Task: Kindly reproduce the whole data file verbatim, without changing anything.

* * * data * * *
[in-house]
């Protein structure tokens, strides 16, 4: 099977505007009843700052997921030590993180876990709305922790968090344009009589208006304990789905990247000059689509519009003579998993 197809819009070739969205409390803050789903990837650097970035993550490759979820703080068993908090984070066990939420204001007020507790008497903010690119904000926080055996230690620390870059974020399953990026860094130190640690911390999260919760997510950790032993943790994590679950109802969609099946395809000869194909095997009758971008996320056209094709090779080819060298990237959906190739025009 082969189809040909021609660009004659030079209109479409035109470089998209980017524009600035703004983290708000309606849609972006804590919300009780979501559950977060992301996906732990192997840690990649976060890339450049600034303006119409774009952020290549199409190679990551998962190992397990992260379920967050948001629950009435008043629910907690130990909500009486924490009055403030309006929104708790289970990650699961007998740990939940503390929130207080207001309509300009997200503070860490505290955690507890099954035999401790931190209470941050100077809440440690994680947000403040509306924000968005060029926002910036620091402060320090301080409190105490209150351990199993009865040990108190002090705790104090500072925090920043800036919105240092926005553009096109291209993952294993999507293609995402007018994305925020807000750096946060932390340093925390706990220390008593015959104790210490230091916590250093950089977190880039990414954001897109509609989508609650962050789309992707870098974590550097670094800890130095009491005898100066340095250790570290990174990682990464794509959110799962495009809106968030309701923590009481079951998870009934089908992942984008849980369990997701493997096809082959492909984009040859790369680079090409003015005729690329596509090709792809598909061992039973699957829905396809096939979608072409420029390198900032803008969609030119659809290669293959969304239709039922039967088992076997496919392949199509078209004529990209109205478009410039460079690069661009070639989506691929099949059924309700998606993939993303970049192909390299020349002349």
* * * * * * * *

[in-house]
């Protein structure tokens, strides 16, 4: 099977505007009843700052997921030590993180876990709305922790968090344009009589208006304990789905990247000059689509519009003579998993 197809819009070739969205409390803050789903990837650097970035993550490759979820703080068993908090984070066990939420204001007020507790008497903010690119904000926080055996230690620390870059974020399953990026860094130190640690911390999260919760997510950790032993943790994590679950109802969609099946395809000869194909095997009758971008996320056209094709090779080819060298990237959906190739025009 082969189809040909021609660009004659030079209109479409035109470089998209980017524009600035703004983290708000309606849609972006804590919300009780979501559950977060992301996906732990192997840690990649976060890339450049600034303006119409774009952020290549199409190679990551998962190992397990992260379920967050948001629950009435008043629910907690130990909500009486924490009055403030309006929104708790289970990650699961007998740990939940503390929130207080207001309509300009997200503070860490505290955690507890099954035999401790931190209470941050100077809440440690994680947000403040509306924000968005060029926002910036620091402060320090301080409190105490209150351990199993009865040990108190002090705790104090500072925090920043800036919105240092926005553009096109291209993952294993999507293609995402007018994305925020807000750096946060932390340093925390706990220390008593015959104790210490230091916590250093950089977190880039990414954001897109509609989508609650962050789309992707870098974590550097670094800890130095009491005898100066340095250790570290990174990682990464794509959110799962495009809106968030309701923590009481079951998870009934089908992942984008849980369990997701493997096809082959492909984009040859790369680079090409003015005729690329596509090709792809598909061992039973699957829905396809096939979608072409420029390198900032803008969609030119659809290669293959969304239709039922039967088992076997496919392949199509078209004529990209109205478009410039460079690069661009070639989506691929099949059924309700998606993939993303970049192909390299020349002349």